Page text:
More than half the coral in Australia’s Great Barrier Reef has disappeared since 1985, due to storm damage, crown of thorns starfish and bleaching.
Storms caused the greatest loss of coral, at 48 percent, with the starfish accounting for 42 percent and bleaching ten percent.
“We can’t stop the storms but, perhaps we can stop the starfish. If we can, then the reef will have more opportunity to adapt to the challenges of rising sea temperatures and ocean acidification,” says John Gunn, CEO of the Australian Institute of Marine Science (AIMS).
The finding is based on the most comprehensive-ever reef monitoring program, which started broadscale surveillance of more than 100 reefs in 1985 and added more detailed information on 47 of them from 1993.
And projections show that, if the coral loss continues, the reef could lose half of what’s left by 2022.
“Interestingly, the pattern of decline varies among regions,” says AIMS research fellow Dr Peter Doherty.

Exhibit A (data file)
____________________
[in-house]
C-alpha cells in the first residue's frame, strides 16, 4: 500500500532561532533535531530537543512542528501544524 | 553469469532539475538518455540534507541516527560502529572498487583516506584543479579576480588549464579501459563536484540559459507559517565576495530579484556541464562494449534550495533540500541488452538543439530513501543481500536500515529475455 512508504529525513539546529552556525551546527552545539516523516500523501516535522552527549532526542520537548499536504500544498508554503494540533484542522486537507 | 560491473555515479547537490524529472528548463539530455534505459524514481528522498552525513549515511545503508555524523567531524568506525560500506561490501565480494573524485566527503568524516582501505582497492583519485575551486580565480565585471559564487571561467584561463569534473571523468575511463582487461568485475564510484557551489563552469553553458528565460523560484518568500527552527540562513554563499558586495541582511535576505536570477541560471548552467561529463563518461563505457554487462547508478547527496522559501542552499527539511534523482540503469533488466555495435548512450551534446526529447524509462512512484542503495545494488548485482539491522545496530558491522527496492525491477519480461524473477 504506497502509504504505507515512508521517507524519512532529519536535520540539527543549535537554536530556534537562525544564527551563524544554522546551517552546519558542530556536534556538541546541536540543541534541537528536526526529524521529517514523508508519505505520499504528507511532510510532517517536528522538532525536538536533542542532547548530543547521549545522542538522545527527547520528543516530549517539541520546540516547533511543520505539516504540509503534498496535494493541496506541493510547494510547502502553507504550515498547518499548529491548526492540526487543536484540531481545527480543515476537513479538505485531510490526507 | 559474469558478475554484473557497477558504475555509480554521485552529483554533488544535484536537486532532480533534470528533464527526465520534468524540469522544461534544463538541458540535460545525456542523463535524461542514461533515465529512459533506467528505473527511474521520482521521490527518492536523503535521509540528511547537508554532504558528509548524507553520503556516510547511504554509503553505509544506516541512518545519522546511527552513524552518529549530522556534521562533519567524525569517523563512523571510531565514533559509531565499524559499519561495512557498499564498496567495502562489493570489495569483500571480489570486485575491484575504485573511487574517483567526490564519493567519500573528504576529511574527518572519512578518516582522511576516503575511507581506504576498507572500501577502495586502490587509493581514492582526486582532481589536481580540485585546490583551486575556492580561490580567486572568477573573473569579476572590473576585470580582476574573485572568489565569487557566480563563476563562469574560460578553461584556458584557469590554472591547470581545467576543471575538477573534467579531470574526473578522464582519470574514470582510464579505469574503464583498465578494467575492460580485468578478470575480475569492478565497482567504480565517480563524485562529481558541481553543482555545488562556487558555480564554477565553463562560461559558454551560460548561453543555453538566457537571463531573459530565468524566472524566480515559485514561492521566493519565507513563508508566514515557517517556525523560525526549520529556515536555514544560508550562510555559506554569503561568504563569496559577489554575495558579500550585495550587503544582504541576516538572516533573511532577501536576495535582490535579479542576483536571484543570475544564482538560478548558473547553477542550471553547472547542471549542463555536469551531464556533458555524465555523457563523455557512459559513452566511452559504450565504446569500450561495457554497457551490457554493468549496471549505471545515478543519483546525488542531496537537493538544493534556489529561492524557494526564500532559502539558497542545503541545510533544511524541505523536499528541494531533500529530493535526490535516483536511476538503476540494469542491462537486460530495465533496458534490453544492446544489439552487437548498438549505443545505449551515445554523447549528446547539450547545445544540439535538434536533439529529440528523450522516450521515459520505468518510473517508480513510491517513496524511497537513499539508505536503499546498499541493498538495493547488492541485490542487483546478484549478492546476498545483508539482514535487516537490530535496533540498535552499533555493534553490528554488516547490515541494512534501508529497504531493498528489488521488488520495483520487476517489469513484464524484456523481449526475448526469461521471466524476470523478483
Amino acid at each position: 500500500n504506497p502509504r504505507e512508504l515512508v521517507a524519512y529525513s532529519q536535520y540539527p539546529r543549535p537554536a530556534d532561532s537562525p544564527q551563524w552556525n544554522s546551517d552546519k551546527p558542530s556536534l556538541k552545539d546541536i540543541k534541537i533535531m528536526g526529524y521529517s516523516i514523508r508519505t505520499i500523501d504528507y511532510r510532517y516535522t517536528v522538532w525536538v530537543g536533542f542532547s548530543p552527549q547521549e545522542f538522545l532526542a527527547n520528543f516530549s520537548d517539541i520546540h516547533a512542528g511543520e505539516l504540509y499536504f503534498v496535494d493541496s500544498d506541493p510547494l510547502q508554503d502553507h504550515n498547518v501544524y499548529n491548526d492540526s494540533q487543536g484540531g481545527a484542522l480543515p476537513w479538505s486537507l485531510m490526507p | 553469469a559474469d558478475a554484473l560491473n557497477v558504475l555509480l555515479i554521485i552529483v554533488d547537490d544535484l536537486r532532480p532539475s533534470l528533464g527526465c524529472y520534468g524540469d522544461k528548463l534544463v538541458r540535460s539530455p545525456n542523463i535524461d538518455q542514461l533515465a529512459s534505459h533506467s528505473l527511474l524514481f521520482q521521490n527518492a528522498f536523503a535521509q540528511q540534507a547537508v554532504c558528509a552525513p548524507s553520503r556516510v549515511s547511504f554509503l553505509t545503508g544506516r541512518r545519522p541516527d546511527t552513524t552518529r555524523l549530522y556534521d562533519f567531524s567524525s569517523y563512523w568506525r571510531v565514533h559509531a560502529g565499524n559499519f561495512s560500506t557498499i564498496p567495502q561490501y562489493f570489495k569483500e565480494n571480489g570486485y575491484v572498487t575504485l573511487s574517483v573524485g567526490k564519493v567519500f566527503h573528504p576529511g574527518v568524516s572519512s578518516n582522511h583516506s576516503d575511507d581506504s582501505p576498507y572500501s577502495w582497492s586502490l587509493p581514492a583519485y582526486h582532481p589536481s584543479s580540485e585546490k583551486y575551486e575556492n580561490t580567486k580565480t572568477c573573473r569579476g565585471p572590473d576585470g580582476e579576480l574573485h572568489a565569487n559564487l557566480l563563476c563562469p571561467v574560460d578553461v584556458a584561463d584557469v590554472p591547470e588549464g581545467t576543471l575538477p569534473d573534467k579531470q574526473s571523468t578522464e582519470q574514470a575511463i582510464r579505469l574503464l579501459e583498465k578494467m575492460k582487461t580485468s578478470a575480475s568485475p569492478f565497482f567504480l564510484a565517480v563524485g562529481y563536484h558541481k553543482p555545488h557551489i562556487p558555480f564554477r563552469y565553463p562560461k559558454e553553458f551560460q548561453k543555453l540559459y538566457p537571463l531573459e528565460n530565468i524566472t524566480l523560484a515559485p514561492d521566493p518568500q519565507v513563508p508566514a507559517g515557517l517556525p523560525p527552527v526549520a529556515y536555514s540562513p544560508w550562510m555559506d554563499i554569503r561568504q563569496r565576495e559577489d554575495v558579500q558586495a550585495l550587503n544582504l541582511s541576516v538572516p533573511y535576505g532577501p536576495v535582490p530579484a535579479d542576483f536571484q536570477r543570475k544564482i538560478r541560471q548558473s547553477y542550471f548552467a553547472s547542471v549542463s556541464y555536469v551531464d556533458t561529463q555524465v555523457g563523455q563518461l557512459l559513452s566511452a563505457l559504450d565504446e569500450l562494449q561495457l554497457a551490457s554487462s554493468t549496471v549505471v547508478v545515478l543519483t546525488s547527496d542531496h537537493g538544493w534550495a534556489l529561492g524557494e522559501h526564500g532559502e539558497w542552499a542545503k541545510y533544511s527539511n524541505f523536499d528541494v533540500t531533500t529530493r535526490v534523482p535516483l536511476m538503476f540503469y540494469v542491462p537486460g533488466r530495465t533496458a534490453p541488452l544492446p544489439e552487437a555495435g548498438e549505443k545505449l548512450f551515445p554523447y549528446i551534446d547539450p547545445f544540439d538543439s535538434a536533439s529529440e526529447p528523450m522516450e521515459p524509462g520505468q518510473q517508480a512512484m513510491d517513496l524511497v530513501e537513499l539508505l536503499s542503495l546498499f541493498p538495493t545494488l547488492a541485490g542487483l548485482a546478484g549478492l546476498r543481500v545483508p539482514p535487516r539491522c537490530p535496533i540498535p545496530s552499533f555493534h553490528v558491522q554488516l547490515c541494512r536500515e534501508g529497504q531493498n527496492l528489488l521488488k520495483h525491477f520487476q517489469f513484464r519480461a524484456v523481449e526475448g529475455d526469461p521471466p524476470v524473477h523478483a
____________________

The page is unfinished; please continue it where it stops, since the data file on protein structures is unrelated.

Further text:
“In the northern Great Barrier Reef coral cover has remained relatively stable, whereas in the southern regions we see the most dramatic loss of coral, particularly over the last decade when storms have devastated many reefs.”
Intense tropical cyclones have caused massive damage, mainly to the central and southern parts of the reef. Population explosions of the coral-eating crown of thorns starfish have hit the whole length of the reef, and two severe coral bleaching events have damaged northern and central parts.
“Our data show that the reefs can regain their coral cover after such disturbances, but recovery takes 10 to 20 years. At present, the intervals between the disturbances are generally too short for full recovery and that’s causing the long-term losses,” says Dr Hugh Sweatman, one of the study’s authors.
Eliminating the crown of thorns starfish offers the best chance of helping the reef recover, says Gunn.
“The study shows that in the absence of crown of thorns, coral cover would increase at 0.89 percent per year, so even with losses due to cyclones and bleaching there should be slow recovery,” he says.
“We at AIMS will be redoubling our efforts to understand the life cycle of crown of thorns so we can better predict and reduce the periodic population explosions of crown of thorns. It’s already clear that one important factor is water quality, and we plan to explore options for more direct intervention on this native pest.”